MARINE CORPS BASE CAMP SMEDLEY D. BUTLER, OKINAWA, Japan -- The 37th Commandant of the Marine Corps, Gen. Robert B. Neller, and the Sgt. Maj. of the Marine Corps Ronald L. Green visited service members with III Marine Expeditionary Force, the “tip of the spear,” in the Asia-Pacific region by travelling around and speaking with Marines Nov. 23 across the installations that comprise Marine Corps Base Camp Smedley D. Butler, Okinawa, Japan.
The readiness of a force is tied closely with its people, their training and has to do with the equipment they have. Those people who seek to be called upon first, could be called upon tonight, and they must be ready to go, said Neller.
The Marine Corps must be maintained as a crisis response force and a force in readiness, to include the ability for Marines to remain forward deployed and ready to fight and win.
Throughout their visit, Neller and Green stopped by Camps Hansen, Foster, and Kinser as well as Marine Corps Air Station Futenma to speak with Marines and sailors about the commandant’s vision for the future of the Marine Corps.
“I could feel the motivation when he was talking,” said Lance Cpl. Jefferson Lopez, an administration specialist with Command Element, 31st Marine Expeditionary Unit, III MEF. “Regardless of what topic he brought up, he kept emphasizing that we needed to be ready to fight.”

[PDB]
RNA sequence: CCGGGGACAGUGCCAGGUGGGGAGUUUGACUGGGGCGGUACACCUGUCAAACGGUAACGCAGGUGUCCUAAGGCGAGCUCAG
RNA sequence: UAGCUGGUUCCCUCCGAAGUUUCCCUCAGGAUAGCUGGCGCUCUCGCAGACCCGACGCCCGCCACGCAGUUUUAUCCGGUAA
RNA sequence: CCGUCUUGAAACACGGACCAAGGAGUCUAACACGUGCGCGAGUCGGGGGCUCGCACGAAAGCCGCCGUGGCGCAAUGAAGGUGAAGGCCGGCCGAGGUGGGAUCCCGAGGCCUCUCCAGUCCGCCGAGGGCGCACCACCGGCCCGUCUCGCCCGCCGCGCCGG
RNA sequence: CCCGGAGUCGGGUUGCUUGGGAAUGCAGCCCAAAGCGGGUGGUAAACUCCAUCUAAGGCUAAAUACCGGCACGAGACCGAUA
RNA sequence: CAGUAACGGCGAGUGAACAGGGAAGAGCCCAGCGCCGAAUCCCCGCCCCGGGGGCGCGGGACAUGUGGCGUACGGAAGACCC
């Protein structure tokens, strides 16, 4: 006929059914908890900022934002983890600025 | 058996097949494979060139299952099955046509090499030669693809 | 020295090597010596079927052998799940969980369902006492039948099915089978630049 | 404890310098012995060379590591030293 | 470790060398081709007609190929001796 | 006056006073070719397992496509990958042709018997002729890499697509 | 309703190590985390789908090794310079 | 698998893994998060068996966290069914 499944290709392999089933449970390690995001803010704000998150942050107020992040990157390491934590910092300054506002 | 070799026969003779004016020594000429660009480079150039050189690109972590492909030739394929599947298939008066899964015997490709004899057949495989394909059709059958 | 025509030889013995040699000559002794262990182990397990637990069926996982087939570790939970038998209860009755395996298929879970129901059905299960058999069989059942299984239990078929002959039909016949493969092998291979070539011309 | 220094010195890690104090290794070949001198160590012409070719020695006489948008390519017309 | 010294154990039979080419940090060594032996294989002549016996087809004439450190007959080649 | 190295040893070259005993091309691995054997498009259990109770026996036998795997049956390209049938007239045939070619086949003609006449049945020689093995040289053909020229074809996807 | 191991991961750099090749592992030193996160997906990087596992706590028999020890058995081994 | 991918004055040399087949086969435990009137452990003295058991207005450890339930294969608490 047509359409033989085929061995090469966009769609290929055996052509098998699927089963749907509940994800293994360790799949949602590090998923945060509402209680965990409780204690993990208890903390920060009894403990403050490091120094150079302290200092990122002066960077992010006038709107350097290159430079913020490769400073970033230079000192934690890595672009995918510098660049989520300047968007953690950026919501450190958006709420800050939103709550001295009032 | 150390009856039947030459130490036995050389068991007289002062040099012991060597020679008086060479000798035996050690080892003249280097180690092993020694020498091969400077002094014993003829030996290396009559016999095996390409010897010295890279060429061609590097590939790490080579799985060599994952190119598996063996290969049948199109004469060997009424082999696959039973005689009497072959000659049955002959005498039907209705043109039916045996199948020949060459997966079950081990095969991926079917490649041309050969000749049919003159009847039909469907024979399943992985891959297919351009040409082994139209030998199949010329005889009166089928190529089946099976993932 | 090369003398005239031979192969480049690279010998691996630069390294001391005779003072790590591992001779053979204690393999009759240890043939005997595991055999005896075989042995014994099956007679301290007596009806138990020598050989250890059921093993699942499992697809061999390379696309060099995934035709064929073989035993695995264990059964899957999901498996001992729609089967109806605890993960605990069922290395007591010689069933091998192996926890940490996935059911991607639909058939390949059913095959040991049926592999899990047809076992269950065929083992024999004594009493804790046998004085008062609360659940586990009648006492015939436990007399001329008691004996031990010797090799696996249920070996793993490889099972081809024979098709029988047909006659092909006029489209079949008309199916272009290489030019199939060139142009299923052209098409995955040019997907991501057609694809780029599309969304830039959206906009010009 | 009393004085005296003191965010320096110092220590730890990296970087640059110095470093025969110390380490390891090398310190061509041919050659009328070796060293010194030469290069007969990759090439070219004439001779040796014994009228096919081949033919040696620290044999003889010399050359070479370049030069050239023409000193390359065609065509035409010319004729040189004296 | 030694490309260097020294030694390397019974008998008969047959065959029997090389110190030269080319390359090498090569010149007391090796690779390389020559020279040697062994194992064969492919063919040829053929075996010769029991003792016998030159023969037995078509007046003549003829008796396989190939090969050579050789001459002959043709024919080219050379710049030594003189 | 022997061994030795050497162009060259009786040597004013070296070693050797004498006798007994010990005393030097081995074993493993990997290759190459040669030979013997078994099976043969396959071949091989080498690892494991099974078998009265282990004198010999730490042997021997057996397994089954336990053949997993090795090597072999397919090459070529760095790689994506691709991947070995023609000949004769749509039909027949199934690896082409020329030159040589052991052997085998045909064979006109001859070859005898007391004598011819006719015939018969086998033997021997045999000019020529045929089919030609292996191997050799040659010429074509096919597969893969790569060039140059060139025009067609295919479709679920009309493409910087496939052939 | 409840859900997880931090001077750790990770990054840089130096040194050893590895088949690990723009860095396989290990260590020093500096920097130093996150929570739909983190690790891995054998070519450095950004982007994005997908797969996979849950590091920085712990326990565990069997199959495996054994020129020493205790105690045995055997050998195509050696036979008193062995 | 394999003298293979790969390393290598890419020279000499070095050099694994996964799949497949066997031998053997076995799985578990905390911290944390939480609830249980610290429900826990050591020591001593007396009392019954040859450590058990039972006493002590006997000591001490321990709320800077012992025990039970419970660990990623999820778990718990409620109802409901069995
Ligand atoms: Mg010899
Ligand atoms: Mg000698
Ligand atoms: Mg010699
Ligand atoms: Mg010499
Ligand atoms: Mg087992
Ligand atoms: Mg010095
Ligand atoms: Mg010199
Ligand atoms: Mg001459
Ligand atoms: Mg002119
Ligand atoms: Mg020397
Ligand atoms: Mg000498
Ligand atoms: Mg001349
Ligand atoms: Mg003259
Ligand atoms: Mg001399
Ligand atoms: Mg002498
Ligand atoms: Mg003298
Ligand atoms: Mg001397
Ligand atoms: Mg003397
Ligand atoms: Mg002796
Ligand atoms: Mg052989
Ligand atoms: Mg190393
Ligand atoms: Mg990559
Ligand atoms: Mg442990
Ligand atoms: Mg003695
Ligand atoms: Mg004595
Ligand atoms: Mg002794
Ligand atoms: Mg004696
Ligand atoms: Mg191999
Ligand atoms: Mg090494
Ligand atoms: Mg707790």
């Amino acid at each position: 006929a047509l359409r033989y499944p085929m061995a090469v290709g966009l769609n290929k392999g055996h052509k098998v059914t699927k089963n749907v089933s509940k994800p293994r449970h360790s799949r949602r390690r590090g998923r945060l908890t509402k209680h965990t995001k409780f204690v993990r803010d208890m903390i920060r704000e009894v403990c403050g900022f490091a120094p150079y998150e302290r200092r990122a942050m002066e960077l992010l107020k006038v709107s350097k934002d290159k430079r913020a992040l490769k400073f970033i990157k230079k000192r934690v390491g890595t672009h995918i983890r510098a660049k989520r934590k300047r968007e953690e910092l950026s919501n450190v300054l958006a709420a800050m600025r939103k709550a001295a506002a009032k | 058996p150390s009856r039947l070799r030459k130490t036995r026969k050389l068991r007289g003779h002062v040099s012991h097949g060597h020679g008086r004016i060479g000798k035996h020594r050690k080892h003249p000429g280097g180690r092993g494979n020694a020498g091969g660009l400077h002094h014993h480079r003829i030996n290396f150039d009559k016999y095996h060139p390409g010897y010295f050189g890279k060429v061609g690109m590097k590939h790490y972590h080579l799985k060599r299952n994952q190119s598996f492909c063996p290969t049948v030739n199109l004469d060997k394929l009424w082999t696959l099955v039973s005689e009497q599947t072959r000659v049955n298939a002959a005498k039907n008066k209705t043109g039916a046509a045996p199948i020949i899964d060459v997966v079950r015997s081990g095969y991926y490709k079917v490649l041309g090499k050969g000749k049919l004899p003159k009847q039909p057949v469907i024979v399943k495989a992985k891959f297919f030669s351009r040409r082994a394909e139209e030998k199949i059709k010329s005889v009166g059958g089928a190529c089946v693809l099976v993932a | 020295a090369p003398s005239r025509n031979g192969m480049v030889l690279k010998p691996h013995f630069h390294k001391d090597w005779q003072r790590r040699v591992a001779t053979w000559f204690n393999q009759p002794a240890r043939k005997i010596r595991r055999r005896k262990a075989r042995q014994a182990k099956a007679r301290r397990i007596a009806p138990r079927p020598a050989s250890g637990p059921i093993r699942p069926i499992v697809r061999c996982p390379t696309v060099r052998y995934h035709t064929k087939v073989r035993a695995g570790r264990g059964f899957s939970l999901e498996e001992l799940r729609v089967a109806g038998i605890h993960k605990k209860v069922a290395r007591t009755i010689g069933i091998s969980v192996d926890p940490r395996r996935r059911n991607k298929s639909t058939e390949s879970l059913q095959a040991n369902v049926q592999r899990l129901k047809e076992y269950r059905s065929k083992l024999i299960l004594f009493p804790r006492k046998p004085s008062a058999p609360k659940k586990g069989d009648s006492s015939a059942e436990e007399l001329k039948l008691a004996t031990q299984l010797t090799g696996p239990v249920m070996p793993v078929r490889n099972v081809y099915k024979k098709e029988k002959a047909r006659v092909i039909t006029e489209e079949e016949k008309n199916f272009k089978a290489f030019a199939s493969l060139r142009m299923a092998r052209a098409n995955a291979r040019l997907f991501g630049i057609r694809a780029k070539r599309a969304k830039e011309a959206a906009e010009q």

Part of his talks focused on the “Team of Marines” and how the superior-subordinate relationship should be developed and nurtured. This relationship is a two-way street. Junior Marines expect their leaders to guide them along their careers, and so must the superiors hold the Marines accountable to their own set of expectations.
“It’s a partnership,” said Neller. “Leaders want those they lead to be successful. Those that we lead need the leader to help them be successful and we work collectively to achieve that end. At the end of the day the Marine Corps is the institution we want it to be.”
The leader is obligated to provide the guidance and example that allows subordinates to exercise proper judgement and initiative, to include providing a clear mission and intent stated Neller in a message he released Corps-wide earlier in the year.
“You expect your leader to be out front,’ said Neller. “You expect that you’re going to get realistic and challenging training. The goal of a leader is to make everyone succeed.”
During the discussions, both Neller praised the Marines and sailors for their dedication and hard work in the Asia-Pacific region.
“You have an opportunity while you’re out here to do a lot of great training, not just on Okinawa, but all over the far-East,” said Neller.
After making their remarks, the CMC opened the floor to the audience, allowing them to ask questions regarding topics they wanted to address.
“Give your all to be the best human being, teammates and Marine or sailor possible. The end result will be an unbeatable force ready to take on any mission, any place and any time,” said Neller in his message.